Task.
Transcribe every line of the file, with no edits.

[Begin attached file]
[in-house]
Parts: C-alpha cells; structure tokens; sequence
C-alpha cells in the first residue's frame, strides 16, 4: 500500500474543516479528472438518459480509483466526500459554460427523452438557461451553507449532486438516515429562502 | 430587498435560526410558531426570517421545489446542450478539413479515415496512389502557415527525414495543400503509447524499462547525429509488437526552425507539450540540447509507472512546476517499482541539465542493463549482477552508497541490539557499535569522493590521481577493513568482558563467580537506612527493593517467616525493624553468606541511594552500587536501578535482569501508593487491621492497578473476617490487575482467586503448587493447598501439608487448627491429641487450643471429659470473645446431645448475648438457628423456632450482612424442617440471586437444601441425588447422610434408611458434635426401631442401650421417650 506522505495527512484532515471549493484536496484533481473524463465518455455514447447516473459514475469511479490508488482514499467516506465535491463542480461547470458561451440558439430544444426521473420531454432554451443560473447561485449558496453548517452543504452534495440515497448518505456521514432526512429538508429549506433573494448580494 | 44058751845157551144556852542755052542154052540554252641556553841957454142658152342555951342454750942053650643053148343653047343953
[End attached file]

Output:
[in-house]
Parts: C-alpha cells; structure tokens; sequence
C-alpha cells in the first residue's frame, strides 16, 4: 500500500474543516479528472438518459480509483466526500459554460427523452438557461451553507449532486438516515429562502 | 430587498435560526410558531426570517421545489446542450478539413479515415496512389502557415527525414495543400503509447524499462547525429509488437526552425507539450540540447509507472512546476517499482541539465542493463549482477552508497541490539557499535569522493590521481577493513568482558563467580537506612527493593517467616525493624553468606541511594552500587536501578535482569501508593487491621492497578473476617490487575482467586503448587493447598501439608487448627491429641487450643471429659470473645446431645448475648438457628423456632450482612424442617440471586437444601441425588447422610434408611458434635426401631442401650421417650 506522505495527512484532515471549493484536496484533481473524463465518455455514447447516473459514475469511479490508488482514499467516506465535491463542480461547470458561451440558439430544444426521473420531454432554451443560473447561485449558496453548517452543504452534495440515497448518505456521514432526512429538508429549506433573494448580494 | 44058751845157551144556852542755052542154052540554252641556553841957454142658152342555951342454750942053650643053148343653047343953